Vevo X Lorde Series: Melodrama UnraveledBy Rosa Pyo | 11/11/17 6:42pm
Lorde isn’t your average musician. She is effervescent. A phenomenal woman. Despite starting in the music industry at fourteen, an age usually ripe of neon braces and awkward romantic encounters, she irrevocably had “it.” Je ne sais quoi. Divine energy. Ether. Call it what you will but I think everyone can agree dropping an album, much less a grammy award winning one, is a feat worthy of Odysseus and the other Greek heroes and by sixteen she did both. Pure Heroine ended up being the tracklist dripping with synchronized beats playing on a lux loop decrying what it means to be a teenager. An honest criticism. Now at the brink of her adulthood she has released Melodrama, a beautiful continuation of the same damned thing of youth.
One thing I always loved and disliked about Lorde’s music is the lack of instrumentals. On one side her reasoning behind this was purposeful since she wanted the focus on her voice and only that, but there is something about instruments in a new digital era that has always added so much more drama and truth to a song. Like a godsend Melodrama incorporated more instrumentals such as the piano in “Writer in the Dark” and “Liability” and violins in “Sober II (Melodrama)” inspiring the same melodramatic sound she hoped for. Maturing even more as an artist with a collaboration with Vevo, she released a series of acoustic renditions of six of her songs: Supercut, The Louvre, Sober, Writer in the Dark, Hard Feelings/Loveless, and Homemade Dynamite. In this series she is completely stripped down, her music, her emotions, her performance, everything. When an artist can offers us this kind vulnerability, it truly is something to be still and listen to with eyes that mark it as something divine.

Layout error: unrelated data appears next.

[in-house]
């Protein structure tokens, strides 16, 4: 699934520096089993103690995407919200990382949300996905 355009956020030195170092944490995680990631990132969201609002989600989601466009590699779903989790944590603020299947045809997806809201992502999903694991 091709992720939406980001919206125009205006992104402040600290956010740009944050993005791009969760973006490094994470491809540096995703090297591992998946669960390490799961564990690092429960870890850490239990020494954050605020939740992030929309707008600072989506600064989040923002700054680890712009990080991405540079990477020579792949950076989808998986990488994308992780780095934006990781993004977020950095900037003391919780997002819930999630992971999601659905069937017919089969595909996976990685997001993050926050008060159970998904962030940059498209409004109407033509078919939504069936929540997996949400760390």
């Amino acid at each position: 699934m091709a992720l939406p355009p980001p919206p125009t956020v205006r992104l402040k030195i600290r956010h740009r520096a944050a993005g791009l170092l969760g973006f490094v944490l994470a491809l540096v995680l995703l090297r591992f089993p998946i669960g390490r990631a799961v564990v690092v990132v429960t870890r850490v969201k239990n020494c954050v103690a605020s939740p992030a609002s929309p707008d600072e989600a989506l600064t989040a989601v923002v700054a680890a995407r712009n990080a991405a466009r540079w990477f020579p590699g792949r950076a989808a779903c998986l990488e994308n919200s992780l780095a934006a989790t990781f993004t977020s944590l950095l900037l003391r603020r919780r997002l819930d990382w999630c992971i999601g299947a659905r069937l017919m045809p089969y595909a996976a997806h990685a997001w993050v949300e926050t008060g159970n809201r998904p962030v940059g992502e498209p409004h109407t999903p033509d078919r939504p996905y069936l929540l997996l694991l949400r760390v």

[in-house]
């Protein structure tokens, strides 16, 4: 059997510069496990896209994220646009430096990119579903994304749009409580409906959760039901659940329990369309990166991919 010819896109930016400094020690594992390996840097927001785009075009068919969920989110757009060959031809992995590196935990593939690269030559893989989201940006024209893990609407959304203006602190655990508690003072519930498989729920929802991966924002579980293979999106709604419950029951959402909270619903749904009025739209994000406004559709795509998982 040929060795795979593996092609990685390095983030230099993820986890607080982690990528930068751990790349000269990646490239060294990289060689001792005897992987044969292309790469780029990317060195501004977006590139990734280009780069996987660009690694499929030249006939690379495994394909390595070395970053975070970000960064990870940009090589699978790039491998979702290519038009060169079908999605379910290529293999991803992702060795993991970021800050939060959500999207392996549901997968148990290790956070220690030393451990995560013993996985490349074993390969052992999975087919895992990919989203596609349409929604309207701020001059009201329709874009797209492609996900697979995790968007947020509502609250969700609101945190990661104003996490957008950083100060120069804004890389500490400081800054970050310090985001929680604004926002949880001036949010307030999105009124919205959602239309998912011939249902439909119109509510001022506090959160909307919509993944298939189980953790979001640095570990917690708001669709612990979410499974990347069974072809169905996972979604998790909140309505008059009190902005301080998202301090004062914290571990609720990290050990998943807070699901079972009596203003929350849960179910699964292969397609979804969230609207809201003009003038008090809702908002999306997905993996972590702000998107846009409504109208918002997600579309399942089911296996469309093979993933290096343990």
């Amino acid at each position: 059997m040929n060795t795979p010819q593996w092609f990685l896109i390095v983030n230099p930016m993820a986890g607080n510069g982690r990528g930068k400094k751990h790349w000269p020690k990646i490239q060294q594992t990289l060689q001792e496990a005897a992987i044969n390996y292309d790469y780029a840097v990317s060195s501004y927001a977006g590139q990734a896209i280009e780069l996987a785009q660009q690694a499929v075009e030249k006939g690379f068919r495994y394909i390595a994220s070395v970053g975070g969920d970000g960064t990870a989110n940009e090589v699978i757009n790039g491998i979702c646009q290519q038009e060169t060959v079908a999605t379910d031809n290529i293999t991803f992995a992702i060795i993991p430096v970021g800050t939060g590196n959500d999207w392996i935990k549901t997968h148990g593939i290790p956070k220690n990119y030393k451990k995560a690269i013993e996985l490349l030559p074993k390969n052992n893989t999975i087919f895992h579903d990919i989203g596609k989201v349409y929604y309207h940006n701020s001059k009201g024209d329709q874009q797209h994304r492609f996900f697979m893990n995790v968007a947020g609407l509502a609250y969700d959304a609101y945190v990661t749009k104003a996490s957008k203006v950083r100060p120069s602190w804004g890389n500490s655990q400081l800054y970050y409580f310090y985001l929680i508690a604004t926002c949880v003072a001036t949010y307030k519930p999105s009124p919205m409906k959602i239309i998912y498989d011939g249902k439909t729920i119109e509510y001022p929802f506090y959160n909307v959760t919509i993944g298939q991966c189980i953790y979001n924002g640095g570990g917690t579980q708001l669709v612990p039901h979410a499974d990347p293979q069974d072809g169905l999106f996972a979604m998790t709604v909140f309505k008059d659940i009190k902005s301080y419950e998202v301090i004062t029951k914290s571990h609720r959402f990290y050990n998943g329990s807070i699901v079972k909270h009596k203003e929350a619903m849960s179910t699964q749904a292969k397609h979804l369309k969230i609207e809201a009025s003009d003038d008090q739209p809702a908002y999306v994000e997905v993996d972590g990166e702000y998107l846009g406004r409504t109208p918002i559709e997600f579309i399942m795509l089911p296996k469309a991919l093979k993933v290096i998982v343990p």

Unlike the original where the piano seems to have mystic quality of an eerie echo and the synchronized beat in the background, her unraveled version begins with a piano simply playing the chords. The piano isn’t much, it’s one you would find in your local church’s basement, but it’s simplicity ties into how although her music is being stripped down, it is not being watered down. I find the true beauty of the song is right in the pre-chorus. There is something about the chorus behind Lorde uttering her every other word that creates a masterpiece.
The first minute takes one of the most heart wrenching verses and strips it to just acapella. No, not the frilly collegiate peppy acapella, but one that understands the understated has power too. It’s honest and sounds almost like a speech to a heartbreaker. The layering, the smooth “ohs,” Lorde’s voice. Beautiful.